We have a few crops that are in the mini-greenhouse ready to go out into the veg plot now. The tomatoes are looking very healthy and are growing at a rapid rate, as is the single yellow courgette plant, which we intend to plant in a bucket of manure and compost. The peas continue their slow development. The kale seedlings don’t seem to be in much of a hurry, but the runner beans and French beans are racing to be planted out. Our second attempt at growing celeriac seems to be heading for disaster again, as the seedlings are steadily going yellow and wilting, despite being brought indoors.
All posts tagged vegetable plot
- Celeriac seedlings in peril
- Herbs: bronze fennel, garden mint, peppermint, lemon verbena, French tarragon, oregano, lemon balm
- Kale seedlings and runner beans and French beans
- Tomatoes and courgette outgrowing the greenhouse
- Golden raspberries
- Bean seeds
- Weevil damage to pea seedlings
- Rocket, mustard, celeriac and augergine
- Sweetcorn seedlings
The soil in our vegetable plot is too hard to sow many seeds directly. The continuous wet weather over the winter has compacted the soil into a thick crunchy surface, and the soil is already very clayey anyhow. So we’re almost forced to sow many of our crops in pots to start with, before the challenge of the soil.
- Tidied and repotted herbs, sweet peas and strawberries
- Repotted olive tree, lavender and currant trees
- Spring onion, lettuce, rocket, mustard, celeriac and aubergine seeds
- Chantenay carrot seeds sown in a bucket
- Bee hotel
- Large rhubarb leaves
- Support for golden raspberries
With a spell of dry weather and sunshine, we have been able to get out into the garden to begin tidying up some of the mayhem from the long wet winter months, and sort out the plants that are beginning to grow again.
- Lady Christl potatoes sprouting
- Slow worm in the leeks
- Freshly dug over and planted King Edwards, with remaining leeks and overwintered garlic
We have already planted a couple of rows of Lady Christl first early potatoes, which are just beginning to sprout through the soil. We have now dug over and planted King Edward seed potatoes as our maincrop. In between the two, we still have a row of leeks still standing, and the garlic we have overwintered, which has now begun to develop with the spring weather. While we were digging, we found a slow worm in amongst the leeks, which didn’t seem to be all that bothered by our activity.
- From the kitchen window
- Challenger hop in moss packaging
- Hop planted with wire supports on fence
- Thinned strawberries
- Planting garlic
- Newly planted Victoria plum tree
- Propagating celeriac seeds
- Rosemary flowers
It has been our first opportunity to go out into the garden this weekend. We have managed to sow beetroot, Isle of Wight garlic, shallots and peas, as well as a hop and a Victoria plum tree. Since the fence has been repaired, things are beginning to look like they are under control again.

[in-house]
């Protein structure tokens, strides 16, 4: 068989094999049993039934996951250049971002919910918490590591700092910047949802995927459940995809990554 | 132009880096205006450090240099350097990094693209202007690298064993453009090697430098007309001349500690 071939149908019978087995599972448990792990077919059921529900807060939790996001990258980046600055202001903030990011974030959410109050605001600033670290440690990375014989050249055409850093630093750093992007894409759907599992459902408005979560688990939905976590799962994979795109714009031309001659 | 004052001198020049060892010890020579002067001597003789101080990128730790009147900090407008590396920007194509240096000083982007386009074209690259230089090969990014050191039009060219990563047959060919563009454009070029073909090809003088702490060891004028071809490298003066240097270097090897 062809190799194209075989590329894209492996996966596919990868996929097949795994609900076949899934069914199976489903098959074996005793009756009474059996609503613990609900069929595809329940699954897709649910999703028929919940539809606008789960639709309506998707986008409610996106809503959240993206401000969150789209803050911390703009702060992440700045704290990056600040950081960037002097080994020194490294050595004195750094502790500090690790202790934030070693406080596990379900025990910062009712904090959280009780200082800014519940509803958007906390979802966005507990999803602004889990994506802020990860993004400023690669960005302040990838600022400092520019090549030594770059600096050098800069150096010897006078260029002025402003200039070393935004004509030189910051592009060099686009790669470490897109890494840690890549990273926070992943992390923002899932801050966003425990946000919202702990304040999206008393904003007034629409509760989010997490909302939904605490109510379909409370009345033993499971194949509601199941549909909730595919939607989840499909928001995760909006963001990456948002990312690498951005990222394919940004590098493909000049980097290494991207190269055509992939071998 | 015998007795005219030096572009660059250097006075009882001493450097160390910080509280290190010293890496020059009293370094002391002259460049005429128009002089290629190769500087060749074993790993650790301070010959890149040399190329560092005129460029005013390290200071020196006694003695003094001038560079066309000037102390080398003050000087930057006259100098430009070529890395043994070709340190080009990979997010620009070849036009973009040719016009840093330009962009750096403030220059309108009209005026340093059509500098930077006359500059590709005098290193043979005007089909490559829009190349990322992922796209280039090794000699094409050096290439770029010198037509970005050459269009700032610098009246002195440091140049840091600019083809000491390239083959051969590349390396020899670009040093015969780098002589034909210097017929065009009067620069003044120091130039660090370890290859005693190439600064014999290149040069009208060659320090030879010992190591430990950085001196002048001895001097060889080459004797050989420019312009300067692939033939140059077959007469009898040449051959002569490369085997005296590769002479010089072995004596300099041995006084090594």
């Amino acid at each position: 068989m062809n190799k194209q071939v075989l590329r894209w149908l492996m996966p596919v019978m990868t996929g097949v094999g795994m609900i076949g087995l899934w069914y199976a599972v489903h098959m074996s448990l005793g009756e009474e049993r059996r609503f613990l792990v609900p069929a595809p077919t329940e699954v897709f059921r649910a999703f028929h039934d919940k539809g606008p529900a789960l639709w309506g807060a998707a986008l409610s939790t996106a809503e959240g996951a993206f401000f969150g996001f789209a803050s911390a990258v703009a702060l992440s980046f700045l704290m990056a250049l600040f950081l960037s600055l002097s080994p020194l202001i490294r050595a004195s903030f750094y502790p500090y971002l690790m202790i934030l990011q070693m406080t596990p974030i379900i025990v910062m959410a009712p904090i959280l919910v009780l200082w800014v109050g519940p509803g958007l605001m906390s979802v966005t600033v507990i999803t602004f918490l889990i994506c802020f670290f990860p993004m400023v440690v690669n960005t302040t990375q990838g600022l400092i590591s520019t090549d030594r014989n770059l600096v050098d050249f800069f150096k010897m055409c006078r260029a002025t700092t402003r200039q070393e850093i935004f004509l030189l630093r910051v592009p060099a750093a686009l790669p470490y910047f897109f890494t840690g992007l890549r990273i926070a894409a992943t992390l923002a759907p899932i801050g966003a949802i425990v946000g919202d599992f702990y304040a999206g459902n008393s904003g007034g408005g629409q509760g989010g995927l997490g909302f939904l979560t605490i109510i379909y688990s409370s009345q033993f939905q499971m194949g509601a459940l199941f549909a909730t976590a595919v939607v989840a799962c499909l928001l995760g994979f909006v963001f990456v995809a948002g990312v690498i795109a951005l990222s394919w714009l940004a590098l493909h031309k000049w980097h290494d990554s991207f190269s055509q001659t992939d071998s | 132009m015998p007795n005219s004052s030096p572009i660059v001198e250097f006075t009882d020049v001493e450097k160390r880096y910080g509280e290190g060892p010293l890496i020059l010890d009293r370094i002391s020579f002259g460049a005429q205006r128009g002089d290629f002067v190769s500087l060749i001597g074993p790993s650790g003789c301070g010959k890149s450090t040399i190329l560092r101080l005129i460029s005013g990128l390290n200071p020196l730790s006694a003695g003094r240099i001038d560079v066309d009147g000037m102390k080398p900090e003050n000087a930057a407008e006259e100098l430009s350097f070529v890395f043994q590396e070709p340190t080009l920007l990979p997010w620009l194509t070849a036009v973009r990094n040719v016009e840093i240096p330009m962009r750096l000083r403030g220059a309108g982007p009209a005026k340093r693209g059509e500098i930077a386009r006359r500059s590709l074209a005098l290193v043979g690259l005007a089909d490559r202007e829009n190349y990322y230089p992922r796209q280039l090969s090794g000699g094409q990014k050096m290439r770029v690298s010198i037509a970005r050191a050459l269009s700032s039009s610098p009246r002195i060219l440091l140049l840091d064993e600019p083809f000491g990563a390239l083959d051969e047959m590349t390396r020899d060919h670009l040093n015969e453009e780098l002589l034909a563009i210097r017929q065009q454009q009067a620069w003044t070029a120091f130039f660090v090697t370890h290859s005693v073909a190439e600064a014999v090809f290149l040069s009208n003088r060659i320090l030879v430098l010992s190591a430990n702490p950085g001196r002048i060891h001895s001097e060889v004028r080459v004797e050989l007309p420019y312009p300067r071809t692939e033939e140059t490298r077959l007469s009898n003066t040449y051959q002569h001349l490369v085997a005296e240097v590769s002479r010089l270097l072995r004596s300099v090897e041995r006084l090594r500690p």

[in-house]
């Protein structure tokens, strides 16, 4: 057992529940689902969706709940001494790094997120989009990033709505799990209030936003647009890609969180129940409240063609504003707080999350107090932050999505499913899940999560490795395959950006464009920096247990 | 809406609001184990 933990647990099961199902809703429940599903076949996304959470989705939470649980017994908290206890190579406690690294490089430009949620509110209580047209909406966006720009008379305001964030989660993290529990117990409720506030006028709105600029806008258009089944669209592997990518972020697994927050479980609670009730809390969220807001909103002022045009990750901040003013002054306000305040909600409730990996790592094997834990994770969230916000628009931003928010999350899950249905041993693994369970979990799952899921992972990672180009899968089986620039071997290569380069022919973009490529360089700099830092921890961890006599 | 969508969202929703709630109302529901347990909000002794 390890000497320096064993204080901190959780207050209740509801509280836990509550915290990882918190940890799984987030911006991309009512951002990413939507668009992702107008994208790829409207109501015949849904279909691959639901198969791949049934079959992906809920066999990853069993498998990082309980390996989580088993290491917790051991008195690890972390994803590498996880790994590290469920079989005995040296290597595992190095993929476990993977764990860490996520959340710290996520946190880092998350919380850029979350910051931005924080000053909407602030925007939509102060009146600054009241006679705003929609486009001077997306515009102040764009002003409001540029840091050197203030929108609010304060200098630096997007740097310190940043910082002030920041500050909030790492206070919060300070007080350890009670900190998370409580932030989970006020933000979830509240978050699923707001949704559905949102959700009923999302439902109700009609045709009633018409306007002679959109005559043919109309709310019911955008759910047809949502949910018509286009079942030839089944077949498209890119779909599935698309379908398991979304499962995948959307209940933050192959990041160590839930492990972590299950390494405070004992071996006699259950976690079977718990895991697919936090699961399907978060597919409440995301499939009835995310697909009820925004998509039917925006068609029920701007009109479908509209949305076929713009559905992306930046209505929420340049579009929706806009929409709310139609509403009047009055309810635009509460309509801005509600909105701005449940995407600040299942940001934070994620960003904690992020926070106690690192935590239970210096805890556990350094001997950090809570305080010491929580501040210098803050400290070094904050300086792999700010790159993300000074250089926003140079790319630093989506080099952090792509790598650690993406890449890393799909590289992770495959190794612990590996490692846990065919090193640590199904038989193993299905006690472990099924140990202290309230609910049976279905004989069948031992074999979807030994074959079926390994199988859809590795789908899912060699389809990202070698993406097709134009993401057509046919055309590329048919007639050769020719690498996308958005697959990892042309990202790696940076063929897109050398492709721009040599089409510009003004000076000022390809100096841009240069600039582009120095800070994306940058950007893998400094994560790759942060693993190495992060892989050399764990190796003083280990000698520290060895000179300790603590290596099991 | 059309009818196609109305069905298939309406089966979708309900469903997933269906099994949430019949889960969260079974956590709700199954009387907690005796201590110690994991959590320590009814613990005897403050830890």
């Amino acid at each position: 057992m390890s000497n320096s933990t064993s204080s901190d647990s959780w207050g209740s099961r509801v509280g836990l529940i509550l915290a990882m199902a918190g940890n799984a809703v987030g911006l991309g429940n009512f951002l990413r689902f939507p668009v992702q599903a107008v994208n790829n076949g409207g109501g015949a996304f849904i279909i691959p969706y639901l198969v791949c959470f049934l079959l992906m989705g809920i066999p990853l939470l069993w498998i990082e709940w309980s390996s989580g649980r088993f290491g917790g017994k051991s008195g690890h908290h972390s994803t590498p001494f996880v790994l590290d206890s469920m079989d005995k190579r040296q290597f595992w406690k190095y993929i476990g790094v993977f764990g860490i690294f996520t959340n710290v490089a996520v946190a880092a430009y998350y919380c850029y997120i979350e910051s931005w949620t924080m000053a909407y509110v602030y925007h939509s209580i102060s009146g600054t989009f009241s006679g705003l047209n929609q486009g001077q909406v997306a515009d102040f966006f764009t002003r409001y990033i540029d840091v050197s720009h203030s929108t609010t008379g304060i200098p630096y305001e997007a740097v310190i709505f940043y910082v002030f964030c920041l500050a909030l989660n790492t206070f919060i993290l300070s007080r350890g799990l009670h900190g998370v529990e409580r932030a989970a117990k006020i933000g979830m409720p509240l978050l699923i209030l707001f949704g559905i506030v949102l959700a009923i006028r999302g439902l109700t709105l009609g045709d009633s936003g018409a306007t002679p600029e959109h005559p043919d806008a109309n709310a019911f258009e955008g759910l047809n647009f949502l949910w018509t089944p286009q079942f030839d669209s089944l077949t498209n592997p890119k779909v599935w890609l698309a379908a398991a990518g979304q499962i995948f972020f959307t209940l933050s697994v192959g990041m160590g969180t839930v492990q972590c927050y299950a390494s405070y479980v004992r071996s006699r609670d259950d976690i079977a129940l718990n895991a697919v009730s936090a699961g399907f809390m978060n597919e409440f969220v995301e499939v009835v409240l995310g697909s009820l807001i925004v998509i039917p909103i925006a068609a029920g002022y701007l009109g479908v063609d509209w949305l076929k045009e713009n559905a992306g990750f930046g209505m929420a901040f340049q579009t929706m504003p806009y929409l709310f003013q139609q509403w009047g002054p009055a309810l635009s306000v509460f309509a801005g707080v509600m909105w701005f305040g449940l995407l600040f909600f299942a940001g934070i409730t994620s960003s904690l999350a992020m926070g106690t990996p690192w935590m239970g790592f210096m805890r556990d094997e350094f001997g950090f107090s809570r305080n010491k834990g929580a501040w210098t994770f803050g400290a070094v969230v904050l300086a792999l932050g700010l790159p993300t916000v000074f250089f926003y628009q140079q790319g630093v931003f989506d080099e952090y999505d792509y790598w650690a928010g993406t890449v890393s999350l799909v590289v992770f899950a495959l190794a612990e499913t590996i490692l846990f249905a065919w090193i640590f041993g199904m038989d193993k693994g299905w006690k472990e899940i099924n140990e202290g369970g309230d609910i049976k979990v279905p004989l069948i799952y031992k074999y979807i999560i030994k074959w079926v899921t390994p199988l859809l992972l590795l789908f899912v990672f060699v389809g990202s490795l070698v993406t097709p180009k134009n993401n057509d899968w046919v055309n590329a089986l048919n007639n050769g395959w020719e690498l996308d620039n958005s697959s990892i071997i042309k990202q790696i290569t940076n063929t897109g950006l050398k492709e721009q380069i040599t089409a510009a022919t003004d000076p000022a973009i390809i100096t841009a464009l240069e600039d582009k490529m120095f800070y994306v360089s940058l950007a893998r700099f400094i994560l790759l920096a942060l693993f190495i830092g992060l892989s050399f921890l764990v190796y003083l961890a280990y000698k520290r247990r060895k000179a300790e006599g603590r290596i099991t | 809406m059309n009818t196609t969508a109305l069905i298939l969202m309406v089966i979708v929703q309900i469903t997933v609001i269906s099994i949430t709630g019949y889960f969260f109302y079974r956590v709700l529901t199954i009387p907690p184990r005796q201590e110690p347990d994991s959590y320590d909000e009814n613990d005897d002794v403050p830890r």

- Dug over plot
- Bucket of compost
Now that we have had a few days of fine weather, and we’ve had the fence replaced, we’re now able to get on with preparing the vegetable plot for some sowing and growing. We’ve dug over the plot, which is badly compacted by constant waterlogging, and dug in some compost from our compost heap and spread over some chicken manure.
- After the apple tree stump has been ground out
- Removing existing rotten fence
- Removing existing fencing
- Generous mulch from stump grinding
- Concrete posts and gravel boards
- During construction
- Fence complete
Now that the rain, wind and storms seem to have passed for a while, we have taken the opportunity to replace one of our broken fences. This fence borders our veg plot, so we need this work done so we can get on with digging over and sowing.
The existing fence posts have rotted through, so we have replaced them with concrete posts and concrete gravel boards at the base of the fence bays, to try to limit the extent of rotting if we are in for persistent wet weather.
- Chitting Lady Christl and King Edward potatoes
- Seed packets
In case the weather changes, and we’re able to use the garden to grow things, we have bought a few seeds and some seed potatoes for this growing season. We’ve selected Lady Christl as our early potatoes, and King Edward as our maincrops. We’re going to try peas this year, so have bought Little Marvel seeds; we have some Best of All runner beans and Blue Lake French bean seeds left from last year. We have some Golden Gourmet shallot sets, as these are good for pickling, it is claimed. We have Boltardy and Chioggia beetroot seeds left from last year, but have added Yellow Cylindrical to these. We’ve picked up some Chantenay carrot seeds, so we’ll see how that goes – they might be able to cope with our impenetrable clay soil as they’re not very long carrots. We’re also going to try to grow sweetcorn (Swift variety) and celeriac (Monarch) and trusty kale (Nero Di Toscana Precoce).
- Olive tree blown down and debris from the fallen lilac tree
- Windswept kale and broken fences
- Wind-battered standard lavender
- Water-logged vegetable patch
- Overwintering garlic
- Blooming cabbage flowers
There is very little happening in the garden, apart from wind and rain. The wind has brought down the lilac tree and knocked over our standard olive tree, which needs a sturdier pot and probably does not appreciate the constant watering. The vegetable patch is a waterlogged bog, which threatens to let our overwintering garlic rot in the ground. Only the leeks seem to be holding out, and even they are under assault from many small slugs.